Results-based agri-environmental payment schemes (RBAPS) and their role in future sustainability of HNV farmland

Authors and Affiliations: 

Byrne, D.1, Alzaga, V.3, Astrain, C.3, Beaufoy, G.2, Berastegi, A.3, Bleasdale, A.4, Clavería, V.3, Donaghy, A.5, Finney, K.5, Kelly, S.5, Iragui, U. 3, Jones, G.2, McLoughlin, D.2, Moran, J.1, Lopez, F. 3, Maher, C.2, O'Donoghue, B.4 and Torres, J.3.

1Institute of Technology Sligo, Ash Lane, Sligo, Ireland; 2European Forum on Nature Conservation and Pastoralism, c/o Gwyn Jones, Penygraig, Llanfair Clydogau, Lampeter, SA48 8LJ, UK; 3Gestiόn Ambiental de Navarra, Padre Adoain, 219 under 31015 Pamplona (Navarra) T 848 420 700 - F 848 420 753, Spain; 4National Parks and Wildlife Service, Custom House, Galway, Ireland; 5BirdWatch Ireland, Crank House, Banagher, Co, Offaly, Ireland

Corresponding author: 
Dolores Byrne

Maintaining extensive farming practices which sustain HNV farmland and associated habitats and wildlife is essential to halt biodiversity declines. Enhanced spatial targeting of agri-environment schemes could incentivise production of environmental goods where they can be optimally delivered (Ekroos et al. 2014). The results-based approach links payment to the quality of the environment and biodiversity produced on farmland e.g. as in the Burren Farming for Conservation scheme where farmers are paid to produce species-rich grassland. To progress understanding of such schemes, the EU has funded the 4-year RBAPS pilot in Ireland and Spain, along with sister pilots in Romania and the UK. In Ireland and Spain, RBAPS is developing and testing delivery of biodiversity targets primarily associated with grasslands in HNV farmland. The three pilot locations chosen offer contrasting farming methods, climate and socio-economic conditions. The selected biodiversity targets are species-rich grasslands and Marsh Fritillary grassland habitat in County Leitrim, Ireland; breeding waders and flooded hay meadow in the Shannon Callows, Ireland; and mosaic habitat in arable and perennial cropland typical of the Mediterranean region of Navarra, Spain. Robust result indicators have been identified and trialed by scientists, farm advisors and farmers. Indicators include number and cover of positive indicator plants, vegetation structure and specific habitat requirements for target species. Participating farmers are provided with advice on how to achieve the best environmental quality they can, but they are free to choose the delivery mechanism suited to their farming conditions. Farmers have indicated the scheme is intuitive in its approach, including equating financial reward to quality of environmental outcomes and impacts. Contribution of results-based schemes to the socio-economics of RBAPS farms is being explored, with preliminary analysis showing the importance of agri-environment supports to farm incomes. Well-designed results-based schemes have potential to be an effective tool in efforts to safeguard the sustainable future of HNV farmland and environmental goods they provide.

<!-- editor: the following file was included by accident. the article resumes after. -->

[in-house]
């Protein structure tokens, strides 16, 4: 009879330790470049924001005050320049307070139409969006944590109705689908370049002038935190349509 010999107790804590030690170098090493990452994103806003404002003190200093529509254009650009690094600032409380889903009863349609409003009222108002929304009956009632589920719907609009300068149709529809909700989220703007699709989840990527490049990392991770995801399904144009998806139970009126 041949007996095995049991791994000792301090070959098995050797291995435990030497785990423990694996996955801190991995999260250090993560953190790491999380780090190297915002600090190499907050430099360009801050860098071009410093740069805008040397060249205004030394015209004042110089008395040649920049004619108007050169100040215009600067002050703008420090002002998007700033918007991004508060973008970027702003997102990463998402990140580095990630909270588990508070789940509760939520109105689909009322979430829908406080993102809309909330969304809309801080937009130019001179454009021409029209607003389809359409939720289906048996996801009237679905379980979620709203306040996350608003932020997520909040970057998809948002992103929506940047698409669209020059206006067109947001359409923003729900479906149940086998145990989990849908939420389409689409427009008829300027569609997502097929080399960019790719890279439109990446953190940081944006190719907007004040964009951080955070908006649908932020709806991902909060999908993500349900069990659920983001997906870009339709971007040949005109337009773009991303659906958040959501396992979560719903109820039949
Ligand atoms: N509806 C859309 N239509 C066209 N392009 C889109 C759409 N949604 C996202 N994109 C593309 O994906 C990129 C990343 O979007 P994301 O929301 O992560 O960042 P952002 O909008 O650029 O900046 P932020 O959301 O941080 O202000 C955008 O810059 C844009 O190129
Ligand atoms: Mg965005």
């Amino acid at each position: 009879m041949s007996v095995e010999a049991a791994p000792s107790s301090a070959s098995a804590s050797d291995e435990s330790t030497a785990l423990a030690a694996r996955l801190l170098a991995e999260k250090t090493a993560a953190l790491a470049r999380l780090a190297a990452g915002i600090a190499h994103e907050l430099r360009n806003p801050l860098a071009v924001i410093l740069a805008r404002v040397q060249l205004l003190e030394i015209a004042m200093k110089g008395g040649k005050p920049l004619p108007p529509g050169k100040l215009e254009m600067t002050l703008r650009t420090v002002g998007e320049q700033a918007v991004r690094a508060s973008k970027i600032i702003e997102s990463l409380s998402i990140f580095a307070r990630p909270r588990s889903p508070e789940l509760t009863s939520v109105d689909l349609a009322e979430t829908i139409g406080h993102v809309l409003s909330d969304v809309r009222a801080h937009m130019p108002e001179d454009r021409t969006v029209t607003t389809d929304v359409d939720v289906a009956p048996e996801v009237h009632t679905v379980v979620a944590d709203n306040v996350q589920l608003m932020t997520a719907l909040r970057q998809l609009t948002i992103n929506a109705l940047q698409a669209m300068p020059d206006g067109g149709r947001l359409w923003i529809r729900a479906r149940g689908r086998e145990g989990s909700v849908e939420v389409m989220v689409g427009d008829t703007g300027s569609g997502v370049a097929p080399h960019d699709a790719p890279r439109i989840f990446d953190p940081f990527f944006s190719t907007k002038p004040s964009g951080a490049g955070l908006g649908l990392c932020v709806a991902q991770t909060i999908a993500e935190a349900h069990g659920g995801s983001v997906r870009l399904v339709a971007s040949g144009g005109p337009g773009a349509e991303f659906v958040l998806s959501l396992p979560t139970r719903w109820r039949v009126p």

Ekroos, J., Olsson, O., Rundlöf, M., Wätzold, F., Smith, H. G. (2014). Optimizing agri-environment schemes for biodiversity, ecosystem services or both. Biological Conservation, 172:6571.

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